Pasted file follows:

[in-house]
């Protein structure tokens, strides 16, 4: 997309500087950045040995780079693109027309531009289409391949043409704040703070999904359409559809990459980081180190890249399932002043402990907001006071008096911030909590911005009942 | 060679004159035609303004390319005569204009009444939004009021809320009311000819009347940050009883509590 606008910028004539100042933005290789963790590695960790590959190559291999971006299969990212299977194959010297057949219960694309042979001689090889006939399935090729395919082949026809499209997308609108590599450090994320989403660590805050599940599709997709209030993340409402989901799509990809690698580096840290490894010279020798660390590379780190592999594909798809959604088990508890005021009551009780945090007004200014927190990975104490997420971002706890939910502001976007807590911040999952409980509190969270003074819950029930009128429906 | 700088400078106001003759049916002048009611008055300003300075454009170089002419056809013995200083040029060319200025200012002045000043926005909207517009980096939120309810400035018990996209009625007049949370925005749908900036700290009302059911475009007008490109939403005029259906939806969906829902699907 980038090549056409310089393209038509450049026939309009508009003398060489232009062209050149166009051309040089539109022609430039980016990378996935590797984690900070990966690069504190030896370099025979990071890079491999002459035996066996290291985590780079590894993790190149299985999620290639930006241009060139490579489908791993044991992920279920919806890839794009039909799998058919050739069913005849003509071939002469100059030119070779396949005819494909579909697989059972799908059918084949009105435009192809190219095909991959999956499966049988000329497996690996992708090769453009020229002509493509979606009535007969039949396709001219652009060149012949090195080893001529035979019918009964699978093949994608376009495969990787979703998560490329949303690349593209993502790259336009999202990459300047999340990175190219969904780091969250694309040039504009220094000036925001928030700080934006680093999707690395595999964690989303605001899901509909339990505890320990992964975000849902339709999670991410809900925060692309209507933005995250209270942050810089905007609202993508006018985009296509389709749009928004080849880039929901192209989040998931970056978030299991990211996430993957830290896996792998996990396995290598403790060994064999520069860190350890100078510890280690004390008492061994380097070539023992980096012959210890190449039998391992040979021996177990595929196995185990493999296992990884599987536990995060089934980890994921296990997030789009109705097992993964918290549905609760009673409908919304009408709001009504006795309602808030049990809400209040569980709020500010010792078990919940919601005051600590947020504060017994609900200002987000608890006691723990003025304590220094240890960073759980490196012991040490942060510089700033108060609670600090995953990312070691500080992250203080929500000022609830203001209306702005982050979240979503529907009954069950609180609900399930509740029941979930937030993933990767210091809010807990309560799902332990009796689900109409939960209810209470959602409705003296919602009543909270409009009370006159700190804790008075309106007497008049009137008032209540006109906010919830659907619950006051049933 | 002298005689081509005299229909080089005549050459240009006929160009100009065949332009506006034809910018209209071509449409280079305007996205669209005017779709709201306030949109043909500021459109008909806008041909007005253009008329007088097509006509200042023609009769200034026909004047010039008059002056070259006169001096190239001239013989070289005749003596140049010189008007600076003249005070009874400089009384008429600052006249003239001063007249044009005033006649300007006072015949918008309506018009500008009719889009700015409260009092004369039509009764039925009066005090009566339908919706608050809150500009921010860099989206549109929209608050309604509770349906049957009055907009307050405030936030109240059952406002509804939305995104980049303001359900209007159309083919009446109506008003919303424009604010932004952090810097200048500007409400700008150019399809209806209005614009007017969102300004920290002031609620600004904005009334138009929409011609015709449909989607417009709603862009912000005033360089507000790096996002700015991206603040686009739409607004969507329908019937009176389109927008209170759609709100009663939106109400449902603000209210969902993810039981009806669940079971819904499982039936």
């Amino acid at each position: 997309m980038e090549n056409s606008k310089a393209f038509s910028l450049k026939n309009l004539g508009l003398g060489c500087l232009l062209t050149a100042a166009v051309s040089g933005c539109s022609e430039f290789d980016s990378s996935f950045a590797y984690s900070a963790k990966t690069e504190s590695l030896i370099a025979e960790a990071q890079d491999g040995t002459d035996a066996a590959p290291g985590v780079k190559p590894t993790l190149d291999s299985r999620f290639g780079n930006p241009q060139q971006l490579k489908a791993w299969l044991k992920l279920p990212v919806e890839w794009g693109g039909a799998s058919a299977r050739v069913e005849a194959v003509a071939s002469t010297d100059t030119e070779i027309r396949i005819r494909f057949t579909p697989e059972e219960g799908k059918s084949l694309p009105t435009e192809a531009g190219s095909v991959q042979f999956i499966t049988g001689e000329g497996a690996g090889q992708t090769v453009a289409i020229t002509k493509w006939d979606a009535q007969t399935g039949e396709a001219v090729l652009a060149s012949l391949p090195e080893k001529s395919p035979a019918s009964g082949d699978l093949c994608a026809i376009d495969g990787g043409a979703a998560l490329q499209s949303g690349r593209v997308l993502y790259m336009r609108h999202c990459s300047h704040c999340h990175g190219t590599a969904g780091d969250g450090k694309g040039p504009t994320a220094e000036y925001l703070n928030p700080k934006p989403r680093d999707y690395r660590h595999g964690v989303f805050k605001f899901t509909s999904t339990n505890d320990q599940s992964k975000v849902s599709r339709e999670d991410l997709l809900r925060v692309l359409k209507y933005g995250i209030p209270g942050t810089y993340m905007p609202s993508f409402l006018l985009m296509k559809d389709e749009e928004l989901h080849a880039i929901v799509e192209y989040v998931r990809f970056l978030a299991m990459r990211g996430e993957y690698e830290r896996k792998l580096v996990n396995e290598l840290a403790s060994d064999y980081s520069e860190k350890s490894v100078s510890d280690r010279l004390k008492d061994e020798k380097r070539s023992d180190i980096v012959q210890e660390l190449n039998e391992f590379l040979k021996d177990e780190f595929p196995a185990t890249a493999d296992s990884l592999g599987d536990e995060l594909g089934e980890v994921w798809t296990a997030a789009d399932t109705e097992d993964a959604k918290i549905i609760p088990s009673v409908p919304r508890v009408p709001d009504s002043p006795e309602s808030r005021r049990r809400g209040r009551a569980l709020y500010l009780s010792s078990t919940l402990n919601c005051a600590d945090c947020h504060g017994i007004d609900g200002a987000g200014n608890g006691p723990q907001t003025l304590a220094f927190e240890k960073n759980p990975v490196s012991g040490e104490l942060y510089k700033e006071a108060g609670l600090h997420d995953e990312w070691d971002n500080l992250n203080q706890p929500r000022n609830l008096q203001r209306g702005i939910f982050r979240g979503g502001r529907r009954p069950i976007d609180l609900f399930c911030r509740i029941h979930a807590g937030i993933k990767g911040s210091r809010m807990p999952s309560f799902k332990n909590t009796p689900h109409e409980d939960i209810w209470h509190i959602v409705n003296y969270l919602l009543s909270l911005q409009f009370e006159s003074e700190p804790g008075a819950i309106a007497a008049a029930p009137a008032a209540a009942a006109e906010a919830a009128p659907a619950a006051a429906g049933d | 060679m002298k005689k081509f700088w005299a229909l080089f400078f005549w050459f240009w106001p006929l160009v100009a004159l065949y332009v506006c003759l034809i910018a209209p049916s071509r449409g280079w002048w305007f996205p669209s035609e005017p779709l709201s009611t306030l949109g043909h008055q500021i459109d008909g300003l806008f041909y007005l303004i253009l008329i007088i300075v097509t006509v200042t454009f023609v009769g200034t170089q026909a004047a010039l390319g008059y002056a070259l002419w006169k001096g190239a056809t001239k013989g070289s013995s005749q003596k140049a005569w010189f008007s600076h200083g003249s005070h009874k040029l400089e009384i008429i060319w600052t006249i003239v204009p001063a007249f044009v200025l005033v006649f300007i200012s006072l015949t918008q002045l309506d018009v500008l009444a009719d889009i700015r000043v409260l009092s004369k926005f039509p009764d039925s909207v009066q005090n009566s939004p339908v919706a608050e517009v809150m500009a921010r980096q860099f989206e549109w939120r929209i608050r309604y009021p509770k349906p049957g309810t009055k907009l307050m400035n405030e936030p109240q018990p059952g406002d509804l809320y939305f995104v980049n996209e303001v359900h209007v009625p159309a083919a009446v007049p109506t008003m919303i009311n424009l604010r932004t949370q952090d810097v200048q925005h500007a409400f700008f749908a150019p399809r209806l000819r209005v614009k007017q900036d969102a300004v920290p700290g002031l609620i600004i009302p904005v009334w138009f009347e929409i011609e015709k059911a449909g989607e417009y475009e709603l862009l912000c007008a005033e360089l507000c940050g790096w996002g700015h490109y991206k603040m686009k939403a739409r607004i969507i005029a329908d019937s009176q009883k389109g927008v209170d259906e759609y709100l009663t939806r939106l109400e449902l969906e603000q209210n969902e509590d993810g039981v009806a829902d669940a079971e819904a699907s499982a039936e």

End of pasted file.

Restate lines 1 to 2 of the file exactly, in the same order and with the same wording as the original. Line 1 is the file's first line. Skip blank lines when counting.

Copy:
[in-house]
């Protein structure tokens, strides 16, 4: 997309500087950045040995780079693109027309531009289409391949043409704040703070999904359409559809990459980081180190890249399932002043402990907001006071008096911030909590911005009942 | 060679004159035609303004390319005569204009009444939004009021809320009311000819009347940050009883509590 606008910028004539100042933005290789963790590695960790590959190559291999971006299969990212299977194959010297057949219960694309042979001689090889006939399935090729395919082949026809499209997308609108590599450090994320989403660590805050599940599709997709209030993340409402989901799509990809690698580096840290490894010279020798660390590379780190592999594909798809959604088990508890005021009551009780945090007004200014927190990975104490997420971002706890939910502001976007807590911040999952409980509190969270003074819950029930009128429906 | 700088400078106001003759049916002048009611008055300003300075454009170089002419056809013995200083040029060319200025200012002045000043926005909207517009980096939120309810400035018990996209009625007049949370925005749908900036700290009302059911475009007008490109939403005029259906939806969906829902699907 980038090549056409310089393209038509450049026939309009508009003398060489232009062209050149166009051309040089539109022609430039980016990378996935590797984690900070990966690069504190030896370099025979990071890079491999002459035996066996290291985590780079590894993790190149299985999620290639930006241009060139490579489908791993044991992920279920919806890839794009039909799998058919050739069913005849003509071939002469100059030119070779396949005819494909579909697989059972799908059918084949009105435009192809190219095909991959999956499966049988000329497996690996992708090769453009020229002509493509979606009535007969039949396709001219652009060149012949090195080893001529035979019918009964699978093949994608376009495969990787979703998560490329949303690349593209993502790259336009999202990459300047999340990175190219969904780091969250694309040039504009220094000036925001928030700080934006680093999707690395595999964690989303605001899901509909339990505890320990992964975000849902339709999670991410809900925060692309209507933005995250209270942050810089905007609202993508006018985009296509389709749009928004080849880039929901192209989040998931970056978030299991990211996430993957830290896996792998996990396995290598403790060994064999520069860190350890100078510890280690004390008492061994380097070539023992980096012959210890190449039998391992040979021996177990595929196995185990493999296992990884599987536990995060089934980890994921296990997030789009109705097992993964918290549905609760009673409908919304009408709001009504006795309602808030049990809400209040569980709020500010010792078990919940919601005051600590947020504060017994609900200002987000608890006691723990003025304590220094240890960073759980490196012991040490942060510089700033108060609670600090995953990312070691500080992250203080929500000022609830203001209306702005982050979240979503529907009954069950609180609900399930509740029941979930937030993933990767210091809010807990309560799902332990009796689900109409939960209810209470959602409705003296919602009543909270409009009370006159700190804790008075309106007497008049009137008032209540006109906010919830659907619950006051049933 | 002298005689081509005299229909080089005549050459240009006929160009100009065949332009506006034809910018209209071509449409280079305007996205669209005017779709709201306030949109043909500021459109008909806008041909007005253009008329007088097509006509200042023609009769200034026909004047010039008059002056070259006169001096190239001239013989070289005749003596140049010189008007600076003249005070009874400089009384008429600052006249003239001063007249044009005033006649300007006072015949918008309506018009500008009719889009700015409260009092004369039509009764039925009066005090009566339908919706608050809150500009921010860099989206549109929209608050309604509770349906049957009055907009307050405030936030109240059952406002509804939305995104980049303001359900209007159309083919009446109506008003919303424009604010932004952090810097200048500007409400700008150019399809209806209005614009007017969102300004920290002031609620600004904005009334138009929409011609015709449909989607417009709603862009912000005033360089507000790096996002700015991206603040686009739409607004969507329908019937009176389109927008209170759609709100009663939106109400449902603000209210969902993810039981009806669940079971819904499982039936």